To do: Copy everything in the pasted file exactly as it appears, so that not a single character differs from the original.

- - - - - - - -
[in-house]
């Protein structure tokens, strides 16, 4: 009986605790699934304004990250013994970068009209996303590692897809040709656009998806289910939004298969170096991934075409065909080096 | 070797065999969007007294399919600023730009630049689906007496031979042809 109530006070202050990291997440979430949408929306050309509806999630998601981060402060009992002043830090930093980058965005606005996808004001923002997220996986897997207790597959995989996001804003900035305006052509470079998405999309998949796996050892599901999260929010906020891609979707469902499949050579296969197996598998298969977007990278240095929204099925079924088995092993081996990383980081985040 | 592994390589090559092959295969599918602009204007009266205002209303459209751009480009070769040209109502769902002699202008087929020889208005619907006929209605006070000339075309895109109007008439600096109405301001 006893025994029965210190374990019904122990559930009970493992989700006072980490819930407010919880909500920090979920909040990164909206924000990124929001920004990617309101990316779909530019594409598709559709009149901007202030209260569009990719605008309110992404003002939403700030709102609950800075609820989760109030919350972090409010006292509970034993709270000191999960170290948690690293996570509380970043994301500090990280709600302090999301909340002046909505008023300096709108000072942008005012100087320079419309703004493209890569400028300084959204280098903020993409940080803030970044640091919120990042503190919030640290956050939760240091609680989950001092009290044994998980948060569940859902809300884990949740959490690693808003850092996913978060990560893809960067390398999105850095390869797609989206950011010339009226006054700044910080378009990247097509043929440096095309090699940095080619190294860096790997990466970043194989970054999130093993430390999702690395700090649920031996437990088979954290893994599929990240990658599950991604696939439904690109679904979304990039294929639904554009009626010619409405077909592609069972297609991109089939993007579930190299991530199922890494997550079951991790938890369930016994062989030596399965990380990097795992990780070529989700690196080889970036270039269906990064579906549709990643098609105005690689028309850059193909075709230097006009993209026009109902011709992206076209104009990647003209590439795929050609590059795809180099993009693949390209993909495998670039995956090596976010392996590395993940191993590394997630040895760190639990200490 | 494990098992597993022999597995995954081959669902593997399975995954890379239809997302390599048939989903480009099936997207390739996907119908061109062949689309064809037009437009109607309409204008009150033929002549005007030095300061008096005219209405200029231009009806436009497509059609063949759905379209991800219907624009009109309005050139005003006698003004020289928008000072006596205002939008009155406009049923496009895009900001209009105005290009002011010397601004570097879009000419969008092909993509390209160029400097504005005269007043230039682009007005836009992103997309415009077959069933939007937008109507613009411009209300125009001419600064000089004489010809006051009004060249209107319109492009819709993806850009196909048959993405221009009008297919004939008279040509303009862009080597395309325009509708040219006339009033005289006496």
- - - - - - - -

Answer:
[in-house]
């Protein structure tokens, strides 16, 4: 009986605790699934304004990250013994970068009209996303590692897809040709656009998806289910939004298969170096991934075409065909080096 | 070797065999969007007294399919600023730009630049689906007496031979042809 109530006070202050990291997440979430949408929306050309509806999630998601981060402060009992002043830090930093980058965005606005996808004001923002997220996986897997207790597959995989996001804003900035305006052509470079998405999309998949796996050892599901999260929010906020891609979707469902499949050579296969197996598998298969977007990278240095929204099925079924088995092993081996990383980081985040 | 592994390589090559092959295969599918602009204007009266205002209303459209751009480009070769040209109502769902002699202008087929020889208005619907006929209605006070000339075309895109109007008439600096109405301001 006893025994029965210190374990019904122990559930009970493992989700006072980490819930407010919880909500920090979920909040990164909206924000990124929001920004990617309101990316779909530019594409598709559709009149901007202030209260569009990719605008309110992404003002939403700030709102609950800075609820989760109030919350972090409010006292509970034993709270000191999960170290948690690293996570509380970043994301500090990280709600302090999301909340002046909505008023300096709108000072942008005012100087320079419309703004493209890569400028300084959204280098903020993409940080803030970044640091919120990042503190919030640290956050939760240091609680989950001092009290044994998980948060569940859902809300884990949740959490690693808003850092996913978060990560893809960067390398999105850095390869797609989206950011010339009226006054700044910080378009990247097509043929440096095309090699940095080619190294860096790997990466970043194989970054999130093993430390999702690395700090649920031996437990088979954290893994599929990240990658599950991604696939439904690109679904979304990039294929639904554009009626010619409405077909592609069972297609991109089939993007579930190299991530199922890494997550079951991790938890369930016994062989030596399965990380990097795992990780070529989700690196080889970036270039269906990064579906549709990643098609105005690689028309850059193909075709230097006009993209026009109902011709992206076209104009990647003209590439795929050609590059795809180099993009693949390209993909495998670039995956090596976010392996590395993940191993590394997630040895760190639990200490 | 494990098992597993022999597995995954081959669902593997399975995954890379239809997302390599048939989903480009099936997207390739996907119908061109062949689309064809037009437009109607309409204008009150033929002549005007030095300061008096005219209405200029231009009806436009497509059609063949759905379209991800219907624009009109309005050139005003006698003004020289928008000072006596205002939008009155406009049923496009895009900001209009105005290009002011010397601004570097879009000419969008092909993509390209160029400097504005005269007043230039682009007005836009992103997309415009077959069933939007937008109507613009411009209300125009001419600064000089004489010809006051009004060249209107319109492009819709993806850009196909048959993405221009009008297919004939008279040509303009862009080597395309325009509708040219006339009033005289006496």